In the 1990s when UD was becoming Diageo, they decided to sell off their bourbon distilleries and most of their bourbon brands.  Old Charter and Weller went to Buffalo Trace and Old Fitzgerald went to Heaven Hill.  They kept Harper (now only sold overseas) and Dickel.  Of the BHC whiskeys, the only one that is still made is the Very Special Old Fitzgerald (VSOF).  The Centennial and OCPR continued being made by Buffalo Trace for several years after their acquisition, and they can still be found on shelves, but they are becoming increasingly rare, especially the highly sought-after Centennial.  The older OCPRs are easily distinguished by their “sloped shoulders” as opposed to the squat bottles (similar to Elmer T. Lee and the Centennial bottles) used by Buffalo Trace after they took over the brand.  All the BHC members also have a BHC neck band that was only used when they were made by UD.

As for the whiskey, the color is a light copper.  It has thin, light legs.  A good deal of wood comes through on the nose.  This smells older than 13 years old.  There must be a fairly high preportion of older whiskeys in this baby.  The predomiant aroma here is of butterscotch or toffee.  What it reminds me of the most is Werther’s Original hard candies.

On the palate it is light and sweet, with a big hit of wood upfront, like Sideshow Bob getting hit in the face with a rake.  Ok, that was kind of silly.  Sweetness follows on quickly, then some good, old fashioned alcohol burn.  It fades away into a faintly sweet finish, with some more of that light, sweet butterscotch.

What I like about this whiskey is that it is not a butterscotch monster like some of its younger kin.  It is very well-balanced.  It’s soft and sweet, but it still has plenty of character.  Again, I’m not too much of a fan of the other products of this distillery, but this one is truely an excellent whiskey, a classic.  Track one down if you can.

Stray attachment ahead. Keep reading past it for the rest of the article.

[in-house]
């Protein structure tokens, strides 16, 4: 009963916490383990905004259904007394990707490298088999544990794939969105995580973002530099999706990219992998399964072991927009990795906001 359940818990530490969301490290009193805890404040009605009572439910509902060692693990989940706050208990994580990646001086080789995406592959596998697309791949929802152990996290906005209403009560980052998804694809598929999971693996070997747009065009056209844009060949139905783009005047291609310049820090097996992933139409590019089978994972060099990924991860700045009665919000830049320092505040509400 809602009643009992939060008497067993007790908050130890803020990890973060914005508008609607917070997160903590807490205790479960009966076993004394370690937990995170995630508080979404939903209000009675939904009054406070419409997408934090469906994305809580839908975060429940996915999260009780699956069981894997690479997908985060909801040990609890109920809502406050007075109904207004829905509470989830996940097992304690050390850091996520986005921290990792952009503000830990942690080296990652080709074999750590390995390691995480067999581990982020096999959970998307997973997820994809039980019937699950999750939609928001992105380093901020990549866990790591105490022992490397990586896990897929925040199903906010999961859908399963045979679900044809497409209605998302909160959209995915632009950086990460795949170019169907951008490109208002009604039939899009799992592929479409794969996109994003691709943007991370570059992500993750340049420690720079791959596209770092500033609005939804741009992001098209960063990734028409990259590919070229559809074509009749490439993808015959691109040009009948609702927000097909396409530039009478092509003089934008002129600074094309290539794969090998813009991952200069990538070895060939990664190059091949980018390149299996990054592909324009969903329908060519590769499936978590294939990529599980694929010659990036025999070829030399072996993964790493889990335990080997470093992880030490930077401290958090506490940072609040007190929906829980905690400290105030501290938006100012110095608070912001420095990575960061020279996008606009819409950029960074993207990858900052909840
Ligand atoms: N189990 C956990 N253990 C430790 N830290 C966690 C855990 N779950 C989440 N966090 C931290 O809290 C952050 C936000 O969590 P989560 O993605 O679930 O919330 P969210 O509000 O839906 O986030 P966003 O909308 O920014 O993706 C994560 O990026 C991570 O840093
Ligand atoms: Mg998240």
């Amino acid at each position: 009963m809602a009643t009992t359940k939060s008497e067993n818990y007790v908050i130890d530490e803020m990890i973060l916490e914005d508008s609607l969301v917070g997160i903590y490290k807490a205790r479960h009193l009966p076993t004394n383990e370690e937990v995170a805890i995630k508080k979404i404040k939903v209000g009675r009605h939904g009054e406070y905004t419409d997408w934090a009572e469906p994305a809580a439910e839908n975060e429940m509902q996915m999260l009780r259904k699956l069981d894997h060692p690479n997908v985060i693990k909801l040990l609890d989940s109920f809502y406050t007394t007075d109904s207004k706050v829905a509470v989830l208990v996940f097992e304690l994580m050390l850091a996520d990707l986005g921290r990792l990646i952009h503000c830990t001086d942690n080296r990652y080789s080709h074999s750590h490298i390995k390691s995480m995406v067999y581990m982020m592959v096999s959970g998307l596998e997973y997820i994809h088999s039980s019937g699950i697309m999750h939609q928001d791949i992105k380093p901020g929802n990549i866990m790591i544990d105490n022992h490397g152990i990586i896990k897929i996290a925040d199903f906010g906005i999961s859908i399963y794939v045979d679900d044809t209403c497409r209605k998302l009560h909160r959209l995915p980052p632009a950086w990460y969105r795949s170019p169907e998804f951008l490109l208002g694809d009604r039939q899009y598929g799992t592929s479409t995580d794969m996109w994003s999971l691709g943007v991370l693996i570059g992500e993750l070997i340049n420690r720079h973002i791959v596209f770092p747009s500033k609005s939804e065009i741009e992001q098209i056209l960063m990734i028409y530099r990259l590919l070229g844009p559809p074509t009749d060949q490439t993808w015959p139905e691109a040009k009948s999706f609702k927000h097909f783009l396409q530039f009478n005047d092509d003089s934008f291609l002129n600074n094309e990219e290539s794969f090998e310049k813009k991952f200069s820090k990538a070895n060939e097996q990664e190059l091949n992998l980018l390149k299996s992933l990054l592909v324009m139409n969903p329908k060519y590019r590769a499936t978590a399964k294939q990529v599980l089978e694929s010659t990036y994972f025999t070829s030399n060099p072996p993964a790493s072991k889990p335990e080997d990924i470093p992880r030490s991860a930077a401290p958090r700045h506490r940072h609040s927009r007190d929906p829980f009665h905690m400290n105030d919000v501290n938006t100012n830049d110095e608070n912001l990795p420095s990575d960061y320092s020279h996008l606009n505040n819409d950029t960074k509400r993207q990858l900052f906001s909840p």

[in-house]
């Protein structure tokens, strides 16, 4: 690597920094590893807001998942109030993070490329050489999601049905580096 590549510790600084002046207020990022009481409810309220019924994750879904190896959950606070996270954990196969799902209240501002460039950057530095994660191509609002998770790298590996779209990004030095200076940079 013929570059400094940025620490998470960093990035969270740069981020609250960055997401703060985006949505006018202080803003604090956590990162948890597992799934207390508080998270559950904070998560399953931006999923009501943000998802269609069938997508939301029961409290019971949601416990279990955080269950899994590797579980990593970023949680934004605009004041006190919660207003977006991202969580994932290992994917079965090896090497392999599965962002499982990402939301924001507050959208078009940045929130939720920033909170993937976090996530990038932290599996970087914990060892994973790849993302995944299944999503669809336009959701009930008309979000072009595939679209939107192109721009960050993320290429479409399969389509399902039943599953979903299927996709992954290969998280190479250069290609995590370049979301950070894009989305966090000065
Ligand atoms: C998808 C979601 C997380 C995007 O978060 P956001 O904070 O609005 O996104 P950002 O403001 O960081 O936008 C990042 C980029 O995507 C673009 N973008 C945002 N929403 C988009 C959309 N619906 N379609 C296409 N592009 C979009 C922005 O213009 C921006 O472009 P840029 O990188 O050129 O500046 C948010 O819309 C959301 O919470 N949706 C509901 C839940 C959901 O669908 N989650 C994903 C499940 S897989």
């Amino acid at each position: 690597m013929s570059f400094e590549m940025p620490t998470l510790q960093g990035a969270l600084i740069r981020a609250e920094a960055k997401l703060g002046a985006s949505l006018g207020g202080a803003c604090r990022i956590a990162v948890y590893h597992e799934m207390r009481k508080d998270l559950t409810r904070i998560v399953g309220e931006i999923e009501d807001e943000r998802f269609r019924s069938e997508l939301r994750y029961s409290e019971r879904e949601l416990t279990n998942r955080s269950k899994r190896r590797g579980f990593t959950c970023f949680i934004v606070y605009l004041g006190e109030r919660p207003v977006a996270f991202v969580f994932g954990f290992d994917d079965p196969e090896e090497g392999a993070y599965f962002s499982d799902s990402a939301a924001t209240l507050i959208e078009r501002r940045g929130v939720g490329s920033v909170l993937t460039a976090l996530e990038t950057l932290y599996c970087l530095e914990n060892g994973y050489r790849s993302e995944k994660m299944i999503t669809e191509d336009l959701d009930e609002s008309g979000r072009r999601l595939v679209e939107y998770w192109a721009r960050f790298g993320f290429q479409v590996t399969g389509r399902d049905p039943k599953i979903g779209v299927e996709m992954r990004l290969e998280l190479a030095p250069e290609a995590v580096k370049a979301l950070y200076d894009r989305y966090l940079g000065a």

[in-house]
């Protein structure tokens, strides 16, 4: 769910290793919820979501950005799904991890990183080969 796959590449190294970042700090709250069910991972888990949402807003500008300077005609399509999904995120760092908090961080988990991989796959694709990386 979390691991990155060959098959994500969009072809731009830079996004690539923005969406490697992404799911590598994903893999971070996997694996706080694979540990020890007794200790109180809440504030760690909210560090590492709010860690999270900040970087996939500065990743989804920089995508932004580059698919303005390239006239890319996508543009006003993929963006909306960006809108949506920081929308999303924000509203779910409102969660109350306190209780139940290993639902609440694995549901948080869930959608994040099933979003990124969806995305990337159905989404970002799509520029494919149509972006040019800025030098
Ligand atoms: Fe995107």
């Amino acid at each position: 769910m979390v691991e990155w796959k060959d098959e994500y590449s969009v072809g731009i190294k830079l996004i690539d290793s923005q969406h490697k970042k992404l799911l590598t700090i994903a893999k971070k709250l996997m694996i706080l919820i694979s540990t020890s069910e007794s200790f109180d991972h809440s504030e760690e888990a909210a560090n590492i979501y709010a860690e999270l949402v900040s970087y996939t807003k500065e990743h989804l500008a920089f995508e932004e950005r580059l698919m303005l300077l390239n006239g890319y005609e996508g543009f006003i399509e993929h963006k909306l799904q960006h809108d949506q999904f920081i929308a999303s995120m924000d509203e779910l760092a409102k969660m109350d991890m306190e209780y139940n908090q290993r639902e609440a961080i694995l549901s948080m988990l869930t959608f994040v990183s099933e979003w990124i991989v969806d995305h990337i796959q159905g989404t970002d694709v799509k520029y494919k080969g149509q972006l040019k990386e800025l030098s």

Now Drinking

Highland Park Single Malt Scotch Whisky

Age: 12 yrs.

Proof: 86 (43% ABV)

Maker: Kirkwall, Orkney, Scotland (Edrington Group)

It’s Whiskey Friday.  For those of you who are whiskey fans and on twitter, check out Whiskey Friday.  Or just type #Whiskey Friday and then something else.

A note on spelling.  In spite of popular opinion, there is no difference between whiskey and whisky.  Whisky is how the word is spelled in the U.K. and Canada.  Whiskey is how the word is spelled in the U.S. and Ireland.  Both spellings indicate a spirit made from grain and aged (with the exception of corn whiskey, which may be unaged).  To confuse matters more, some brands of American whiskey, like Old Forester, Maker’s Mark and George Dickel, use the e-less spelling.  So, in short, it’s not worth getting too worked up about spelling.

It’s no secret that bourbon is my spirit of choice.  But when I first started exploring the world of spirits, I drank quite a bit of Scotch.  I moved away from it, but from time to time I do find myself feeling the urge for Scotch.

Highland Park is my kinda Scotch.  It has a little bit of all the things that make Scotch Whisky special.  It has all these things, but instead of being busy, all the elements hang in beautiful balance.

The color is light, like honey that has siezed up in the bottle.  I like that a lot.  I like it beacause it shows that it is free from the pencious caramel coloring that many Scotch distilleries add to their product.  One of the differeces in American whiskeys and Scotch whiskeys is that Scottish makers are allowed to add coloring and flavoring to their product, other than that which comes from the barrel.  In the U.S., no bourbon or rye is allowed to add anything artificial to the whiskey and still call it bourbon or rye(unless they label it bourbon + X flavoring, for example).  Also, any whiskey called a “straight” whiskey in the U.S. must be aged in new charred oak barrels, while almost all Scotches are aged in used oak barrels, many of them old bourbon barrels!  This makes straight American whiskeys naturally darker than their European cousins.  So a light color indicates a young bourbon, while the same indicates an additive-free Scotch.